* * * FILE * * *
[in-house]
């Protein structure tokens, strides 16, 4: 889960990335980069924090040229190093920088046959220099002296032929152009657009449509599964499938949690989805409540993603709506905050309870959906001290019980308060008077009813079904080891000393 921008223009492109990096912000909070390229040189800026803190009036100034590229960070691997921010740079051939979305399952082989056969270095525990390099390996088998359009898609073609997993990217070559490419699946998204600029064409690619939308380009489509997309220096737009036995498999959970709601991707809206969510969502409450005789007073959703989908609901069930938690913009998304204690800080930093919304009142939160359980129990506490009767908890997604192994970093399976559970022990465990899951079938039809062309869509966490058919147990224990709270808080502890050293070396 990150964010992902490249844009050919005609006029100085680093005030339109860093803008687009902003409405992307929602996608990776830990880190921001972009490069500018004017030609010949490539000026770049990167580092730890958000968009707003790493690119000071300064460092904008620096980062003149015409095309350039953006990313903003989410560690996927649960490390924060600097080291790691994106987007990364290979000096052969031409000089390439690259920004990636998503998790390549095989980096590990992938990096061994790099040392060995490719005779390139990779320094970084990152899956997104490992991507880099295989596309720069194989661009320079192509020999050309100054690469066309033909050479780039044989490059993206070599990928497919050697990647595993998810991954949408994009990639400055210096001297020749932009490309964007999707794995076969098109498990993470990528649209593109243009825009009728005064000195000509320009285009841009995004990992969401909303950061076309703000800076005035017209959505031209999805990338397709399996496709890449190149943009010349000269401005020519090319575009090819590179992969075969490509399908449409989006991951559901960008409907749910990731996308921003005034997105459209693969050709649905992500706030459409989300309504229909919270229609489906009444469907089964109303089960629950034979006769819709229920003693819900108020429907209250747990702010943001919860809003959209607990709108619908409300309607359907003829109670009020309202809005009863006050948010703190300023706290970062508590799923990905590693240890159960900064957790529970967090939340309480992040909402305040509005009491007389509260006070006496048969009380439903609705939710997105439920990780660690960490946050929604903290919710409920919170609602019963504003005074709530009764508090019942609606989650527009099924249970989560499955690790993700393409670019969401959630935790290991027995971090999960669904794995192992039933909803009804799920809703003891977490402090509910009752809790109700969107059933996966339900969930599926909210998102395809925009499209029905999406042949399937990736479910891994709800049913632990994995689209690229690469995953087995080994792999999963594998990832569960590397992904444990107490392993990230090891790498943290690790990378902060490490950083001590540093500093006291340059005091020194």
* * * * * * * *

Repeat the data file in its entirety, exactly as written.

[in-house]
């Protein structure tokens, strides 16, 4: 889960990335980069924090040229190093920088046959220099002296032929152009657009449509599964499938949690989805409540993603709506905050309870959906001290019980308060008077009813079904080891000393 921008223009492109990096912000909070390229040189800026803190009036100034590229960070691997921010740079051939979305399952082989056969270095525990390099390996088998359009898609073609997993990217070559490419699946998204600029064409690619939308380009489509997309220096737009036995498999959970709601991707809206969510969502409450005789007073959703989908609901069930938690913009998304204690800080930093919304009142939160359980129990506490009767908890997604192994970093399976559970022990465990899951079938039809062309869509966490058919147990224990709270808080502890050293070396 990150964010992902490249844009050919005609006029100085680093005030339109860093803008687009902003409405992307929602996608990776830990880190921001972009490069500018004017030609010949490539000026770049990167580092730890958000968009707003790493690119000071300064460092904008620096980062003149015409095309350039953006990313903003989410560690996927649960490390924060600097080291790691994106987007990364290979000096052969031409000089390439690259920004990636998503998790390549095989980096590990992938990096061994790099040392060995490719005779390139990779320094970084990152899956997104490992991507880099295989596309720069194989661009320079192509020999050309100054690469066309033909050479780039044989490059993206070599990928497919050697990647595993998810991954949408994009990639400055210096001297020749932009490309964007999707794995076969098109498990993470990528649209593109243009825009009728005064000195000509320009285009841009995004990992969401909303950061076309703000800076005035017209959505031209999805990338397709399996496709890449190149943009010349000269401005020519090319575009090819590179992969075969490509399908449409989006991951559901960008409907749910990731996308921003005034997105459209693969050709649905992500706030459409989300309504229909919270229609489906009444469907089964109303089960629950034979006769819709229920003693819900108020429907209250747990702010943001919860809003959209607990709108619908409300309607359907003829109670009020309202809005009863006050948010703190300023706290970062508590799923990905590693240890159960900064957790529970967090939340309480992040909402305040509005009491007389509260006070006496048969009380439903609705939710997105439920990780660690960490946050929604903290919710409920919170609602019963504003005074709530009764508090019942609606989650527009099924249970989560499955690790993700393409670019969401959630935790290991027995971090999960669904794995192992039933909803009804799920809703003891977490402090509910009752809790109700969107059933996966339900969930599926909210998102395809925009499209029905999406042949399937990736479910891994709800049913632990994995689209690229690469995953087995080994792999999963594998990832569960590397992904444990107490392993990230090891790498943290690790990378902060490490950083001590540093500093006291340059005091020194």